Sep 10, 2015

What To Look For This Bow Season

TO HELP HARVEST YOUR TROPHY!

By: Pat Kalmerton

Trophy – it can be described many different ways. What I consider to be a trophy can change from year to year. Actually, it can change every day or even every minute. Many times, a trophy is considered to be the biggest and baddest animal roaming the land you hunt – the animal that has been the focus of your preparation and scouting. It all comes down to the time and dedication you invest in hopes of a clean harvest of that trophy.

In the past I thought of bowhunting as this: Go out and find a field edge, set a treestand and sit waiting for a deer to walk under me…and hope I’m lucky enough to have bragging rights with my buddies.

Times have changed and my passion has grown. Even though bow season doesn’t open until September, my season starts in early spring when the snow melts. This is when I put in my prep time. I add water sources. I cut tree limbs to provide a security canopy for deer as they eat the Evolve food plots that I have planted. I set Wildgame Innovations trail cameras to track all the movements. I set different Ameristep tree stands in different areas for different winds so the deer won’t detect me. Some of these stands are cling-ons, some are ladder stands, some are quad pods with ground blinds on top offering total concealment. Actually, I even have a few regular ground blinds set around the property as well. A lot of preparation has gone into my desire to understand the quarry that I chase.

Opening Weekend
The bow season is long, but here’s what I recommend for opening weekend, especially if you’re hunting public land. Look for low-lying areas away from the high hardwoods because of these three reasons:

  1. It will also be opening weekend of squirrel hunting. Squirrels tend to stick to higher lands and there will be hunters tromping through the woods in pursuit.
  2. Field crops are not ready for harvest, so find early-season food sources. Deer are browsing animals, not grazers. Look for wild berries, persimmon trees, grapevines, jasmine, honeysuckle, and poison ivy. Yes, that’s right, deer love to eat poison ivy. There are also two oak varieties that can be an important food source: water oak and overcup oak. Both thrive in wet, thick areas that deer prefer to inhabit in the pre-rut, especially in drought years. These trees drop acorns much earlier than many other oaks.
  3. In early September it can be hot! Look for a water source and low-lying areas where deer can escape the heat. But along with wet comes bugs. Make sure you have a Thermacell when scouting and hunting or you may not ever want to do either again after the mosquitoes find you!

Fruit Trees

It’s illegal to bait where I live (southwest Wisconsin) but I do love the fact that deer like apples in early season because I have apple trees on my property. Here is the kicker though: I will not hunt them a lot during early season. Why? Deer prefer cover. Apples grow best in open areas like field edges and open grassy areas. Bucks will most likely hit them at night and all you will see are does – that is until the rut comes. Ladies bring men when the time is right! The big bad boys who strut their stuff will be shortly behind the ladies who have been eating the apples all day. Watch your trail camera because you will see it starting to happen. And when it does, get ready for a show!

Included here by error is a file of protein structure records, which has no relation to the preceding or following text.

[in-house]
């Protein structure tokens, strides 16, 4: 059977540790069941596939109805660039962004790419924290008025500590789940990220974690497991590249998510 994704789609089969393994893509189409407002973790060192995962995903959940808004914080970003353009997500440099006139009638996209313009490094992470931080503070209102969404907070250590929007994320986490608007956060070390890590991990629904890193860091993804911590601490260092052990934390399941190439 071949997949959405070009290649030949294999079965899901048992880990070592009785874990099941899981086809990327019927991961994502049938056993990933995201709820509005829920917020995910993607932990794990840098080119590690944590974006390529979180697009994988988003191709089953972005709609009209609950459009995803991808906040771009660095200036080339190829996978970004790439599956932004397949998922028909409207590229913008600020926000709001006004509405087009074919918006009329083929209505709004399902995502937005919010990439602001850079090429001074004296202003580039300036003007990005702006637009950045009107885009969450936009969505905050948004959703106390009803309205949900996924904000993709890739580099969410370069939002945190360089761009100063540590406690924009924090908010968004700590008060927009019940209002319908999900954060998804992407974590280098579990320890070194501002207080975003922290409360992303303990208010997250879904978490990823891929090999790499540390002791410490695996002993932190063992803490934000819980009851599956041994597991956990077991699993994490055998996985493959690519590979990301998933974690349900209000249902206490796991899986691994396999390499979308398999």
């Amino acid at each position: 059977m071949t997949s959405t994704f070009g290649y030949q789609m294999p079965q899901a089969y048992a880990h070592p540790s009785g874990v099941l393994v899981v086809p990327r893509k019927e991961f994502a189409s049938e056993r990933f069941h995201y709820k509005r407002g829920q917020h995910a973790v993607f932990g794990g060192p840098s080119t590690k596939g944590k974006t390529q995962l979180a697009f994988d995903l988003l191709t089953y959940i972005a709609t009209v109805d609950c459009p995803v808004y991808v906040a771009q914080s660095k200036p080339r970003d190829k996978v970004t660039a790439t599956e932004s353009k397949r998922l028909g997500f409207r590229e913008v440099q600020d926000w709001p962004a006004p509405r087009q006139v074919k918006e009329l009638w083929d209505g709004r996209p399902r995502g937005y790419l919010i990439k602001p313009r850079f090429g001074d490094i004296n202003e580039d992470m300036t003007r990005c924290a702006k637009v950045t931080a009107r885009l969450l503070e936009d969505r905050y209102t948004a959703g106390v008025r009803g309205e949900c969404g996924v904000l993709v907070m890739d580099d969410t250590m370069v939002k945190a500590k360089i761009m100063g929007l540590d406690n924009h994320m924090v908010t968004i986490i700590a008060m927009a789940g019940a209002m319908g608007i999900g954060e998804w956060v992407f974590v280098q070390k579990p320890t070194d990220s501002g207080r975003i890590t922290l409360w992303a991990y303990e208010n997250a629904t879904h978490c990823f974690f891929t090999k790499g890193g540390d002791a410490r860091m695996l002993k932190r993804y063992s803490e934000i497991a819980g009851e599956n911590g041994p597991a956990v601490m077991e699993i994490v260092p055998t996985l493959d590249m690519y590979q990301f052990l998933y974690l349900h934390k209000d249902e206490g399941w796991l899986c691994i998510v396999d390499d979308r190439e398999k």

One more thing to note about food. I get sick of eating one thing over and over. Deer get sick of it too! Just because you are in a stand and that deer does not come, it doesn’t mean that the stand is no good. Give it a few tries – he will be back!

Hunt their habits

In early September, deer still have their summer patterns and routines established. It is crucial to hunt their habits. Know their bedding area and their water source and you will be on track for early success. Look at your cameras and have a time frame. If you are hunting public land, be ready to adjust along with the deer.

After a few weeks, the season will be in full swing and deer will be hiding better. After the youth gun hunt (October 10-11) and the gun hunt for hunters with disabilities (October 3-11), you will need to start adjusting your hunting. You may not be seeing the animals as often as you were. Walk and put cameras on different areas with scrapes and rubs on the way to and from the food source. The farmers will start to harvest crops offering fresh food, but the trophy you are after will not come out during daylight hours. Get on the active trails in the woods or swamps and get ready. This is also the time I start using my hanging deer attractants on a regular basis to lure these deer in. I also make sure my Flextone bleat and grunt call is in my arsenal as well. The deer will be chasing. Remember to wait for the perfect shot.

Safety

Tree safety and hunting is always top-of-mind. I am a bigger boy so I will always hunt out of a wide platform stand with heavy-duty straps. I will always have a treestand harness on and so should you – it’s not only for when you are up in the tree; it’s important from the minute you start climbing. Also have a pull rope to get your bow/crossbow up to you safely. There may be a time when that trophy buck of a lifetime walks out in front of you, especially when you put your time in scouting. Be prepared for that moment when your entire body starts to shake uncontrollably.

Good luck scouting, hunting, and be safe!